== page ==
Rumors—Should You Believe Them?
WHO is there that has not heard a rumor? The more fantastic and excitement-arousing or scandalous the rumor, often the more readily it is believed and spread. Rumors excite, disturb, cause anxiety, raise false hopes and may slander people. Obviously, then, rumors are something to be reckoned with. How can one avoid being misled, disturbed unnecessarily or falsely encouraged?
First of all, it will help you to keep in mind the definition of a rumor—”a story or statement talked of as news without any proof that it is true.” Whether it has basis in actuality or not, the rumor lacks acceptable authority. So you can detect a rumor not only by the obvious words “there is a rumor that . . .” but also by the fact that its distinguishing feature is lack of sound evidence. The rumor has no secure standard of evidence. Well, then, should you believe rumors?
Since a rumor, when checked out, all too often bears the same resemblance to truth as a broken mirror does to a whole one, would it be wise to accept it as authentic information? In most cases, no, especially if the rumor does not personally affect you or if it is not reasonable or if it contradicts sound facts in your possession. If you blindly regard a rumor as true, passing it on, remember, you may be held accountable for it.
To protect yourself against false reports, it is well to weigh what you hear, to test rumors with what authorities you have. You should also want to protect your friends. Unfortunately, many people do not do that. They hear a rumor and pass it on as truth if the item is of sufficient interest, even though it may injure someone. It is amazing with what speed rumors can travel. They can spread through a factory, an office or a community with greater speed than many other methods of communication.
The rumor that Nero set fire to Rome in 64 C.E., for instance, must have spread like wildfire. That rumor was put out by Nero’s enemies, and most modern scholars doubt that Nero was in any way responsible for the fire. They regard it as accidental. But the rumor that Nero set fire to the city has persisted down to this day. To counteract the false rumor, Nero spread one of his own: That the Christians set fire to the city. This led to a terrible persecution of the Christians.
In our day rumors are amazingly prevalent. One of the latest on a global scale was on April 13, 1964, when it was flashed around the world that Soviet leader Nikita Khrushchev was dead. It was a false rumor, started apparently as a hoax. A television office in Hamburg, West Germany, received a press telegram saying that Khrushchev died of “hephacapaly tirosis.” But that office, evidently suspicious, did not take any action on the message. Another rumor telegram had been sent to a radio office in Cologne. That office repeated it to the Hamburg headquarters of the German press agency, closing with the words, “Can you confirm this?” But the teletype reader excitedly tore off the message before the final words appeared. As a result, a flash was sent out, saying, “Khrushchev dead.” By the time the lost line, “Can you confirm this?” was discovered, it was too late. A false rumor had spread around the world.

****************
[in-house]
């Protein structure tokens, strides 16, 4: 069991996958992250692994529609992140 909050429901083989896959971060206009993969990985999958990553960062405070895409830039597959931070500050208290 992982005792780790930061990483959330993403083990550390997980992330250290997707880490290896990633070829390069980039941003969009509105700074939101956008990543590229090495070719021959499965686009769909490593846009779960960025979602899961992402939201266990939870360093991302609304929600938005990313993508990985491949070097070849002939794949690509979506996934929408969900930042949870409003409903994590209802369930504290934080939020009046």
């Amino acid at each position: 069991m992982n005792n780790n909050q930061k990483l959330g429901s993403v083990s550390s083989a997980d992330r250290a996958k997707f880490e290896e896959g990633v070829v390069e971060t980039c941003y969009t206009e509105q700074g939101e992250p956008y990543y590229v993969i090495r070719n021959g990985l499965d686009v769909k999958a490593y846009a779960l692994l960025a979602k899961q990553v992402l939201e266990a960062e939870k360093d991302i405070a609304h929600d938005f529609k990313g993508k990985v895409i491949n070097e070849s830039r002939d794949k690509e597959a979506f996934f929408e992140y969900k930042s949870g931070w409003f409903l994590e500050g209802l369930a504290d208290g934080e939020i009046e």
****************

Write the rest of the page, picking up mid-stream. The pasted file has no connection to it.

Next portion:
When rumors come your way, what reasonable measures can you take to protect yourself? If evidence is lacking, usually it is wise to disregard the rumor. It is sobering to realize that you do not know. So when evidence is absent, be careful about getting excited, disturbed, angry, elated, discouraged or charged with whatever emotion the rumor is likely to evoke.
What if a rumor directly affects your health or safety? The fact that there is no known authority for some news does not in itself mean it is invariably false. It could be true. If someone reported that he heard a bad storm was coming, you might inquire about the source of his information. Perhaps he just “heard a rumor” about it. Yet it could affect your safety, so you may wish to confirm it; and that can often be done simply by turning on the radio or calling the weather bureau.
But what about rumors that do not affect you personally? Well, is it really worth your while or is it really your obligation to try to confirm them? If it is of no great consequence, is it worth your time and the time of others who may be involved, to have to confirm or deny it? Why bother if it does not make any difference anyway?
If a rumor does not involve you personally and it is something that cannot be easily confirmed, such as by reference to a newspaper or magazine or by turning on a radio, then why risk spreading something that may not be true?
Should you have facts that prove the rumor false, then puncture the rumor balloon before it travels farther.
If a false rumor involves an organization with which you are associated, you may especially be in a position to puncture it. For example, if a Bible research organization regularly publishes information in its official publications and someone comes along with a rumor that conflicts with what you read in the official publications, then what? Are you going to put a rumor above what is official? That would not be wise. If you are uncertain, check what is published officially. Is a reputable organization going to disseminate vital information via rumormongers? No, such an organization uses official spokesmen and official publications.
Christians especially must recognize a rumor for what it is, for they are under command by God: “Now that you have put away falsehood, speak truth each one of you with his neighbor, . . . whatever saying is good for building up as the need may be, that it may impart what is favorable to the hearers.”—Eph. 4:25, 29.